Dinosaur Fossil

Study Finds Comet That Originated From Oort Cloud Hit Earth 66 Million Years Ago Killed Dinosaurs

The extinction of dinosaurs is a mystery for the world. It is one of the hotly debated topics worldwide. Several theories have cropped up on the subject, but a concrete conclusion is awaited. A new study has now suggested that a comet be blamed for the animal’s extinction. Several past theories said that a huge object had hit the Earth and its devastating impact killed dinosaurs. It is believed that the last dinosaurs died 65 million years ago. It was unclear what the object was. Some experts believed that the object was a comet while some argue that it was an asteroid. The object had struck Earth nearly 66 million years ago. It was also unclear from where it originated.

The new theory said that the object was actually a comet. It originated from the Oort cloud. Oort cloud is a Trans-Neptunian region. It lies at the edge of the solar system. The object was an icy sphere of debris. The study said that Oort cloud could be behind the crash. Its impact triggered the mass extinction of dinosaurs. It ended almost three-quarters of the plant on Earth and animal species. Researchers said that they used statistical analysis and gravitational simulations to make the calculations. They said that comets that originated from the Oort cloud could have bumped off-course due to the gravitational field by Jupiter.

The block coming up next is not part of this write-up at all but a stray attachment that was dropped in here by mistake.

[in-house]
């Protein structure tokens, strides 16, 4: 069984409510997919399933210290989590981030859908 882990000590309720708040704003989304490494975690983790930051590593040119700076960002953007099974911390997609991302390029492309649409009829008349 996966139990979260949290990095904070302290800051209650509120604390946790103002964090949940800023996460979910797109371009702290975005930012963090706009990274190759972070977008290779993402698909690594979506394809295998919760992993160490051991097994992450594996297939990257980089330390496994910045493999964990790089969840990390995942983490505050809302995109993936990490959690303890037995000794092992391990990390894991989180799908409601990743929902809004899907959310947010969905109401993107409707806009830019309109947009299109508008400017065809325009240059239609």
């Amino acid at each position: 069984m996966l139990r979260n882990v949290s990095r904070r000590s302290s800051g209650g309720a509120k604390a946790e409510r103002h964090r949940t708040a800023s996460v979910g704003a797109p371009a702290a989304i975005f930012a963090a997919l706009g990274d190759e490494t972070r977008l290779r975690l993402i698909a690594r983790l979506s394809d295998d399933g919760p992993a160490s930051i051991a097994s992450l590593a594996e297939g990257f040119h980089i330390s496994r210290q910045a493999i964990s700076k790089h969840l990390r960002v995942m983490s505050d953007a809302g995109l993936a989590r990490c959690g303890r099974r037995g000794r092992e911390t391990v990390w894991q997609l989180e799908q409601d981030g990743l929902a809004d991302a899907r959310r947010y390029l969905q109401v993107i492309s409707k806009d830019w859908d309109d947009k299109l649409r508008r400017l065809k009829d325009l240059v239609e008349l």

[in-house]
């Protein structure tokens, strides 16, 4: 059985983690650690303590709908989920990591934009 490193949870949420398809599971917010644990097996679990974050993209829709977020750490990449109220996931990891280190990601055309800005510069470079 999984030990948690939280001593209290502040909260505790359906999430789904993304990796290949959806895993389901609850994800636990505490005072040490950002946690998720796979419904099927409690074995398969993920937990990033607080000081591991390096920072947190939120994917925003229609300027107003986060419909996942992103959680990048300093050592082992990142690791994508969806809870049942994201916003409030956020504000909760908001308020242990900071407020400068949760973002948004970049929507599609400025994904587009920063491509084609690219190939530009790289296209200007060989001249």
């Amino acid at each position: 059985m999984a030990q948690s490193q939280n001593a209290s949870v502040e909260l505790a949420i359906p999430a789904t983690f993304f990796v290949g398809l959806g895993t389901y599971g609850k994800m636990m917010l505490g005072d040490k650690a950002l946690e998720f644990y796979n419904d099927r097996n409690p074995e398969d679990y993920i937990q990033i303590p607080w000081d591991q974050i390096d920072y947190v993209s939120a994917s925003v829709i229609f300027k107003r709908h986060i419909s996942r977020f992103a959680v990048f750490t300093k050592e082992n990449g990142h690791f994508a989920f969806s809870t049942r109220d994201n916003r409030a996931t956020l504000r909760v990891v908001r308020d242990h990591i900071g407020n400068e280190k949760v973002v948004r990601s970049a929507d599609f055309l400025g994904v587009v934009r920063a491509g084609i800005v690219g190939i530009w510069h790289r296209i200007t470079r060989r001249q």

According to studies, Dinosaurs are a diverse group of reptiles. They first appeared during the Triassic period. These reptiles are the subject of active research in today’s era. A past study said that a comet reignited massive volcanic eruptions that contributed to the extinction of dinosaurs by the time Cretaceous period ended. Notably, it was in the early 19th century when the first dinosaur fossils were recognized. The name dinosaur was coined in the 1840s. The fossil skeletons are major attractions since then at all museums across the world. In another related development, paleontologists have claimed to discover new species of meat-eating dinosaurs in the United States.

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